The floats are no real problem when we are under sail, but under motor, particularly in the fog, constant attention is required to avoid wrapping the line to the lobster pot around the prop. The sea is littered with lobster floats, probably one every 100 feet in many areas.
On July 10 we anchored in a pool between Bold and Devil Island, two of the 40 islands in Merchants Row. We came in in fog and drizzle, but the next morning was sparkling sunshine and a light drying West wind. At low tide we were surrounded on three sides by pale white and grey granite shelves and yellow sand bars. We walked around Devil Island on a well maintained private trail through a dense forest interspersed with clearings of bright green new ferns and new growth small pine trees. We had the anchorage to ourselves. The Guide Book's description of Merchants Row concludes with "It may be the most beautiful place in the world."
We stopped at Mount Desert Island for three days. It a favourite tourist area and by mid-summer was rather crowded. The highlight was the Asticou Gardens above Northeast Harbor. They were created in the 1890s by the local innkeeper Charles Savage and designed by the famed landscape artist George Curtis "for the quiet recreation of the people of this town and their summer guests." And what a pleasure they were. Beautifully presented perennial borders, sculptured shrubbery against a background of mature native and imported trees. The gardens have an Oriental feel enhanced by the patterns drawn by rake each morning in the crushed pink granite paths.
On July 20 we reached Mistake Island, our last stop in Maine. We anchored in early afternoon in a pool surrounded by twelve foot high walls of dark seaweed, topped by a strip of pink granite and then 100 foot high pine trees. Six hours later, the tide was high, the dark walls are gone and the granite was glowing in the evening sun. A clear pale blue sky and the only sound is an occasional Bald Eagle call. We were close to the northeast corner of Maine (and the US of A). Its only 50 miles to Canada. Maine got better the further east we came and this last part is quite special. The only villages are inland. There are no houses along the coast. The only evidence of man is lobster pots, lighthouses and navigation buoys. And there are more birds.... osprey, razorbills, Wilson's petrel and, for the first time this trip, puffins hurrying back and forth carrying little fish to their young.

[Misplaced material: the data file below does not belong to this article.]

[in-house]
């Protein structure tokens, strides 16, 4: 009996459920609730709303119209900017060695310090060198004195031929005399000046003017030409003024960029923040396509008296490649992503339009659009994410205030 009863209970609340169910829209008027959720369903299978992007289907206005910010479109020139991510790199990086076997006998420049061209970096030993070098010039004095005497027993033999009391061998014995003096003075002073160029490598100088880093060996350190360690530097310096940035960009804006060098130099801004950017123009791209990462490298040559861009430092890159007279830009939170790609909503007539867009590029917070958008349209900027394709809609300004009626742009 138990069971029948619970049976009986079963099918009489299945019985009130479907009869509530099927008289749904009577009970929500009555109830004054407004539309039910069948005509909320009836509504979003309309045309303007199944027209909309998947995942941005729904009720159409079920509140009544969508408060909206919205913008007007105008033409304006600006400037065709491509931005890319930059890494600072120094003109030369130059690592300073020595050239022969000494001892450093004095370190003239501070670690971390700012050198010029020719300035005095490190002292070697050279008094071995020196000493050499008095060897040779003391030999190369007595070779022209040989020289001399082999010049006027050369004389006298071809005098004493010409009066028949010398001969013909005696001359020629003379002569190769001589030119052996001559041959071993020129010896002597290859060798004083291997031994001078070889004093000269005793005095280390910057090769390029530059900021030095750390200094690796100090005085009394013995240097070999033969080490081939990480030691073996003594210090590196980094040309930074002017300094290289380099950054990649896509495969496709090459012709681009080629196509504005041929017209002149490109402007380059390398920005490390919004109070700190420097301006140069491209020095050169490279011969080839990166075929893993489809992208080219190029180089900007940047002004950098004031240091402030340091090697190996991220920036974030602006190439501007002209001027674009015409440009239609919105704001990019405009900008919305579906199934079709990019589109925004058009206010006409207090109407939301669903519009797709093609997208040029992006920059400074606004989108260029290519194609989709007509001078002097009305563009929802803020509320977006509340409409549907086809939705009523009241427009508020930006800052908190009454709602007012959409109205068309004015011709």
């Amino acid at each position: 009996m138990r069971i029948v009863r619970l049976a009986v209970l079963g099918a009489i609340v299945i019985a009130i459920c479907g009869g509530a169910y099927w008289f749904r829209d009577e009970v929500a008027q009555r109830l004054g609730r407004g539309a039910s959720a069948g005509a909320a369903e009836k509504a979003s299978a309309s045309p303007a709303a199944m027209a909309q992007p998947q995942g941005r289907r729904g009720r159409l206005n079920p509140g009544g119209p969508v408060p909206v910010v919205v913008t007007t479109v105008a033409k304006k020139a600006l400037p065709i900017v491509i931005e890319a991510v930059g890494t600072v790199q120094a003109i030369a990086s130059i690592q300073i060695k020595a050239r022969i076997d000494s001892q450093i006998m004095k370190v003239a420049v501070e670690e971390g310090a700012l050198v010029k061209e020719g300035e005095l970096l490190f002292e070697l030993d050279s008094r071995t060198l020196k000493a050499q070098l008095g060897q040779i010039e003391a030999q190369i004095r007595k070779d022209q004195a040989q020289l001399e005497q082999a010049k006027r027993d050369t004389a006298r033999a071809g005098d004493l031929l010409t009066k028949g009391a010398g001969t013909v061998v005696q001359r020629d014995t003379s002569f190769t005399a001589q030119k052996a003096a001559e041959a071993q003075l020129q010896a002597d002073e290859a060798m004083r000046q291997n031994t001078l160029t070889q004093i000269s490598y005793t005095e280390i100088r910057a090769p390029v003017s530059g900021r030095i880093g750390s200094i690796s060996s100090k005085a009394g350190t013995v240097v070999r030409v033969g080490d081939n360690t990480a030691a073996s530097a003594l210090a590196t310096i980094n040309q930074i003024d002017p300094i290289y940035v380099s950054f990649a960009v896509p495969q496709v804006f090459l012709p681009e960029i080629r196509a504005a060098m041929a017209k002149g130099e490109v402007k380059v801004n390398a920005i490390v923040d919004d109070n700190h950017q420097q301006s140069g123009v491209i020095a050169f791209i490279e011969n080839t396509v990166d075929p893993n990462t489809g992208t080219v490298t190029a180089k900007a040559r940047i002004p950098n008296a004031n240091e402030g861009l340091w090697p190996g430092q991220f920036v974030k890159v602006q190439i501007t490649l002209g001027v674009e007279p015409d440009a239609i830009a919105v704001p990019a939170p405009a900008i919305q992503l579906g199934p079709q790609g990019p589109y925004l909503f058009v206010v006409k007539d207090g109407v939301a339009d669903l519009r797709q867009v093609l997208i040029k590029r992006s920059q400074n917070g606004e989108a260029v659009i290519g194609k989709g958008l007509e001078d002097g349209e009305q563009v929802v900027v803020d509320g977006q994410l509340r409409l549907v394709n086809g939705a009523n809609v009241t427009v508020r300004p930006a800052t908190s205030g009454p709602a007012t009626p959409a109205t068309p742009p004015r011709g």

The trip across to Shelburne and then up the coast to Halifax was a pleasure. No fog. Broad reaching in N and NW winds, AND, no lobster pots. The season for lobster harvesting was closed. In Canada lobster harvesting is highly regulated and each area has a defined open season. Not so in the US where lobstering goes on all year. On previous visits to Nova Scotia we had sailed with few stops from Halifax to Canso. This time we stopped and explored some of the beautiful remote anchorages along this coast. Particular favourites were Marie and Joseph Harbour and Dogfish Cove. Canso, once a vibrant cod fishing port, is sinking further into obscurity. So sad. Population dwindling. Only the old folks left.
We had a fast sail across the Straits to St. Peters at the entrance to the canal into the Bras D'or Lakes in Cape Breton. Baddeck was still as laid back as ever and a great place to visit, especially the excellent museum describing the life and achievements of Alexander Graham Bell. Coryn flew home from Baddeck and a Newfoundland/Victoria friend, Angus Taylor sailed with me from Baddeck directly to Long Pond in Conception Bay the home of the Royal Newfoundland Yacht Club where Taonui was to spend the winter.
2011 Newfoundland, Labrador and Scotland